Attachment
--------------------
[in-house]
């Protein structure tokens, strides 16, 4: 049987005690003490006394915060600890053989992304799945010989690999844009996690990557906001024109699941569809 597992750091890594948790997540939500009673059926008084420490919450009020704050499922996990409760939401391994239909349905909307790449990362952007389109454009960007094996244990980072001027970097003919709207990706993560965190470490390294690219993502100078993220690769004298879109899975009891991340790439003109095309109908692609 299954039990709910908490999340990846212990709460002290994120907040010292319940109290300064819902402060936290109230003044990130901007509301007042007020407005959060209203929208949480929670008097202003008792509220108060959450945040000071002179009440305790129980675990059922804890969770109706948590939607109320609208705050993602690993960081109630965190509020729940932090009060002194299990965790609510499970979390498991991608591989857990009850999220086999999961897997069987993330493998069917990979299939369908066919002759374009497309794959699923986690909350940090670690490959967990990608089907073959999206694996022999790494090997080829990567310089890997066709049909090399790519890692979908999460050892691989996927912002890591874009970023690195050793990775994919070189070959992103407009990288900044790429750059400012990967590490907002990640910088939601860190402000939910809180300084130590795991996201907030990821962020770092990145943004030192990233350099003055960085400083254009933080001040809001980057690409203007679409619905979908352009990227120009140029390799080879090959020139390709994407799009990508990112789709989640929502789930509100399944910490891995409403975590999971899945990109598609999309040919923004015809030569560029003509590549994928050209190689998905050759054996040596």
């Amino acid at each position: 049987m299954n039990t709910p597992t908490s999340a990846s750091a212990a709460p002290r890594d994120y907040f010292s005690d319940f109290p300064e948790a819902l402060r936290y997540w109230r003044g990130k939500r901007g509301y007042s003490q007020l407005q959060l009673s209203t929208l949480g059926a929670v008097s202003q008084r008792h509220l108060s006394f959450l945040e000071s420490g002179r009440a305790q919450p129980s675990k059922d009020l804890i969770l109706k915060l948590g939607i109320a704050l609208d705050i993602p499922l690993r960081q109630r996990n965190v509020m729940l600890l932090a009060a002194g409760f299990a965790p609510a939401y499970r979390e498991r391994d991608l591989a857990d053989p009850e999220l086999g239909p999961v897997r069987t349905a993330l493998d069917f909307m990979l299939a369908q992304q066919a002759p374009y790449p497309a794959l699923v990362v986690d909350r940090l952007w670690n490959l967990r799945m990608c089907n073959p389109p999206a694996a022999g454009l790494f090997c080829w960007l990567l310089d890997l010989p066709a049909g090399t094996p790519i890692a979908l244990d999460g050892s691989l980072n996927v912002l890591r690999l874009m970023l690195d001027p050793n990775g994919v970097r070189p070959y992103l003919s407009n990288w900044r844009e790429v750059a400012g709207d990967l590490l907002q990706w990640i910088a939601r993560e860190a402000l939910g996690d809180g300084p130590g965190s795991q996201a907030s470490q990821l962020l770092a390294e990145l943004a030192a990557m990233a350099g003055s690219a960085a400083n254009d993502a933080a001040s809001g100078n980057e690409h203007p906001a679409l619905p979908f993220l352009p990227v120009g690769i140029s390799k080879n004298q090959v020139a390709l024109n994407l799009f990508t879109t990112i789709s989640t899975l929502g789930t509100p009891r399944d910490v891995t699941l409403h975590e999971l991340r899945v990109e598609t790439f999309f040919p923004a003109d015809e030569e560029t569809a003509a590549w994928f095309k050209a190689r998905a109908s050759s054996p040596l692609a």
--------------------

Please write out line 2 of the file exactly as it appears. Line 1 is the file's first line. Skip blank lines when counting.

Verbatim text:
């Protein structure tokens, strides 16, 4: 049987005690003490006394915060600890053989992304799945010989690999844009996690990557906001024109699941569809 597992750091890594948790997540939500009673059926008084420490919450009020704050499922996990409760939401391994239909349905909307790449990362952007389109454009960007094996244990980072001027970097003919709207990706993560965190470490390294690219993502100078993220690769004298879109899975009891991340790439003109095309109908692609 299954039990709910908490999340990846212990709460002290994120907040010292319940109290300064819902402060936290109230003044990130901007509301007042007020407005959060209203929208949480929670008097202003008792509220108060959450945040000071002179009440305790129980675990059922804890969770109706948590939607109320609208705050993602690993960081109630965190509020729940932090009060002194299990965790609510499970979390498991991608591989857990009850999220086999999961897997069987993330493998069917990979299939369908066919002759374009497309794959699923986690909350940090670690490959967990990608089907073959999206694996022999790494090997080829990567310089890997066709049909090399790519890692979908999460050892691989996927912002890591874009970023690195050793990775994919070189070959992103407009990288900044790429750059400012990967590490907002990640910088939601860190402000939910809180300084130590795991996201907030990821962020770092990145943004030192990233350099003055960085400083254009933080001040809001980057690409203007679409619905979908352009990227120009140029390799080879090959020139390709994407799009990508990112789709989640929502789930509100399944910490891995409403975590999971899945990109598609999309040919923004015809030569560029003509590549994928050209190689998905050759054996040596």